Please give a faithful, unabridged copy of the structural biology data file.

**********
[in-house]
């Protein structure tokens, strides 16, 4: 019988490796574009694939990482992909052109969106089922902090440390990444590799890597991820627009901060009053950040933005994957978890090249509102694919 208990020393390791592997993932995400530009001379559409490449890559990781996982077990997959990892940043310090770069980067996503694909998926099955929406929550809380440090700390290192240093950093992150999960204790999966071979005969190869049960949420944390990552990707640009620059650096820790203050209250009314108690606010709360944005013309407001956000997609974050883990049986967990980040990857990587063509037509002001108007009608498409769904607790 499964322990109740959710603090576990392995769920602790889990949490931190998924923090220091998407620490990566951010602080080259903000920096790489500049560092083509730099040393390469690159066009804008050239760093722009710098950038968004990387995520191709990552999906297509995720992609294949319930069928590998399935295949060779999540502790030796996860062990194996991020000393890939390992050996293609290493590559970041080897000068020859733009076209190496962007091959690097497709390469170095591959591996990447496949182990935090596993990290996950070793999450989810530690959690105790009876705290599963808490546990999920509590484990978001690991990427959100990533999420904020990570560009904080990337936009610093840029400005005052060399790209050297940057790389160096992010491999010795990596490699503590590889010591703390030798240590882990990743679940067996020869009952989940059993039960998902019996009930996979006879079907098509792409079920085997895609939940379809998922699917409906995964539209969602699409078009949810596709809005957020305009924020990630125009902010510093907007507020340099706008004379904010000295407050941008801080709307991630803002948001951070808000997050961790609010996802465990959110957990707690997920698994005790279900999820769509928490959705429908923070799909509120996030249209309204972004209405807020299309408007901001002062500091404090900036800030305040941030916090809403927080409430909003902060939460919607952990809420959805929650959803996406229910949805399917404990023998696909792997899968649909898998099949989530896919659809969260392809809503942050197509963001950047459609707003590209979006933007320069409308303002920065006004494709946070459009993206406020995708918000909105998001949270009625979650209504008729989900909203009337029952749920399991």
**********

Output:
[in-house]
């Protein structure tokens, strides 16, 4: 019988490796574009694939990482992909052109969106089922902090440390990444590799890597991820627009901060009053950040933005994957978890090249509102694919 208990020393390791592997993932995400530009001379559409490449890559990781996982077990997959990892940043310090770069980067996503694909998926099955929406929550809380440090700390290192240093950093992150999960204790999966071979005969190869049960949420944390990552990707640009620059650096820790203050209250009314108690606010709360944005013309407001956000997609974050883990049986967990980040990857990587063509037509002001108007009608498409769904607790 499964322990109740959710603090576990392995769920602790889990949490931190998924923090220091998407620490990566951010602080080259903000920096790489500049560092083509730099040393390469690159066009804008050239760093722009710098950038968004990387995520191709990552999906297509995720992609294949319930069928590998399935295949060779999540502790030796996860062990194996991020000393890939390992050996293609290493590559970041080897000068020859733009076209190496962007091959690097497709390469170095591959591996990447496949182990935090596993990290996950070793999450989810530690959690105790009876705290599963808490546990999920509590484990978001690991990427959100990533999420904020990570560009904080990337936009610093840029400005005052060399790209050297940057790389160096992010491999010795990596490699503590590889010591703390030798240590882990990743679940067996020869009952989940059993039960998902019996009930996979006879079907098509792409079920085997895609939940379809998922699917409906995964539209969602699409078009949810596709809005957020305009924020990630125009902010510093907007507020340099706008004379904010000295407050941008801080709307991630803002948001951070808000997050961790609010996802465990959110957990707690997920698994005790279900999820769509928490959705429908923070799909509120996030249209309204972004209405807020299309408007901001002062500091404090900036800030305040941030916090809403927080409430909003902060939460919607952990809420959805929650959803996406229910949805399917404990023998696909792997899968649909898998099949989530896919659809969260392809809503942050197509963001950047459609707003590209979006933007320069409308303002920065006004494709946070459009993206406020995708918000909105998001949270009625979650209504008729989900909203009337029952749920399991």